When less is more

by Stephen Tall on April 27, 2006

From this week’s Economist leader on Labour’s ‘Black April’:

Mr Blair and his team have sought to do too much, often too fast, without thinking through the implications of the reforms they advocate. Their apparently uncontrollable urge to meddle in everything, constantly seeking to occupy the visionary high ground, saps morale in public services and makes it almost impossible to manage in the here and now.

Interestingly, one bit of government works rather well, thanks to one of Labour’s earliest reforms. Monetary policy may have done for Mr Major’s government but in the hands of the independent Bank of England it has been trouble-free. That is because the Bank has been given a clear remit — the inflation target — and left to get on with meeting it.

The lesson is to do more by doing less. It seems unlikely that Labour can stomach such a self-denying ordinance, but the danger of its Black April is clear. As the Conservatives know to their cost, once a reputation for competence has been lost, it is virtually impossible to regain.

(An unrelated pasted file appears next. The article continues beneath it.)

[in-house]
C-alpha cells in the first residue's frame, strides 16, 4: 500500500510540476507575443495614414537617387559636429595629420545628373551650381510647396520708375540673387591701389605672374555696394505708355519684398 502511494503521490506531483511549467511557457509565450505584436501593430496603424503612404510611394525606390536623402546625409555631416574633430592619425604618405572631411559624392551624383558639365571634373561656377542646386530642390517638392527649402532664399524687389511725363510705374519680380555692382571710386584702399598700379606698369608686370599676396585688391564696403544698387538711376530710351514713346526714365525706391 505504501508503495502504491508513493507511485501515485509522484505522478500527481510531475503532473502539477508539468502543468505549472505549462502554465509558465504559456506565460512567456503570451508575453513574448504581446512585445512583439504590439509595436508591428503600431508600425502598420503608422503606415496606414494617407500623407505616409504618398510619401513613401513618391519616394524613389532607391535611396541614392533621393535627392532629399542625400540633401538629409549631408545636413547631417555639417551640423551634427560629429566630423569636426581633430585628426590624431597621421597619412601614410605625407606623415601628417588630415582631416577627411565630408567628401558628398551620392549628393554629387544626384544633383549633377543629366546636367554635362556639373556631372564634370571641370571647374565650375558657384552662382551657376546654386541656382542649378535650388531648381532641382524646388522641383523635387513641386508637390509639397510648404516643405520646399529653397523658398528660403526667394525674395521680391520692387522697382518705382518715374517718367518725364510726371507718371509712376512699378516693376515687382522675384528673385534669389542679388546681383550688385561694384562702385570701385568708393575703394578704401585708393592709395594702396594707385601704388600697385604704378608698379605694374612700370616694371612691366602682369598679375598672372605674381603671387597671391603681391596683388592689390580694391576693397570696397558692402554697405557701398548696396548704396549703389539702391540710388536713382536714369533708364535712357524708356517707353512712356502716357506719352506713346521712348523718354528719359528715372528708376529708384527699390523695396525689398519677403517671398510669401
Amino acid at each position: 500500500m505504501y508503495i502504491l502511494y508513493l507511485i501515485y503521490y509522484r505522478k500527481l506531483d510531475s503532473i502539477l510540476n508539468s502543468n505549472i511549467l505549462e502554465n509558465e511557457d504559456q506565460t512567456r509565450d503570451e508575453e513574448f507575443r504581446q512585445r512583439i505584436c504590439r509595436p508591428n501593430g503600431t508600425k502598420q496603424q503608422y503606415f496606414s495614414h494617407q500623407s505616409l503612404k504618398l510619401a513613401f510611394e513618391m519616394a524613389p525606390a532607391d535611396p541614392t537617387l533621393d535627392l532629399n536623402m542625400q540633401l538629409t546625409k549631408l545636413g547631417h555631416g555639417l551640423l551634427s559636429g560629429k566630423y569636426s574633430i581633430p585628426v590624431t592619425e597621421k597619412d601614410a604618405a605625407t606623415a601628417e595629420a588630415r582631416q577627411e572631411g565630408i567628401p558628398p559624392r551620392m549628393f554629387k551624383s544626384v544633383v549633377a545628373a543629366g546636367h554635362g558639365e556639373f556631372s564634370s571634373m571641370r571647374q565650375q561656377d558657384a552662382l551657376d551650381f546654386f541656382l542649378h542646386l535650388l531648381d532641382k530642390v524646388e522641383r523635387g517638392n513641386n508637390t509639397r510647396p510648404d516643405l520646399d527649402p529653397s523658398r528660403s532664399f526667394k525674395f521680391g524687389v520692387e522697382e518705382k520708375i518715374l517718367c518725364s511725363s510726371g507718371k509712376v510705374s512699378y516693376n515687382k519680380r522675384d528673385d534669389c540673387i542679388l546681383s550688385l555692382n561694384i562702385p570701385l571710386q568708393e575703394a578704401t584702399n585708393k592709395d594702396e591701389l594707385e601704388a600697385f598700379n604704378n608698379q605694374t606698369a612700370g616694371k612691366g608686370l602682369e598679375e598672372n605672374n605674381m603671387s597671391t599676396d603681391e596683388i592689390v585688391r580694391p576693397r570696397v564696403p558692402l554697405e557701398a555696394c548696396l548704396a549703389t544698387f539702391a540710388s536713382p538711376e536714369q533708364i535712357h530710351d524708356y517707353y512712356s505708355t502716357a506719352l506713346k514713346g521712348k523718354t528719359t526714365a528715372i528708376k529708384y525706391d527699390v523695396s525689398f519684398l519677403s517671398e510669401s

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One comment

Something which struck me about some of the defence of Charles Clarke- apparently he was good because he was ‘a reforming home secretary’.

This was much of the problem with him (and the government as a whole) they are too eager to reform without thinking, and change things because things could be changed and they know best…

The conservative impulse is an important one and should be heeded, just as the radical impulse should be, neither should dominate…

by Tristan on May 12, 2006 at 2:34 pm. Reply #

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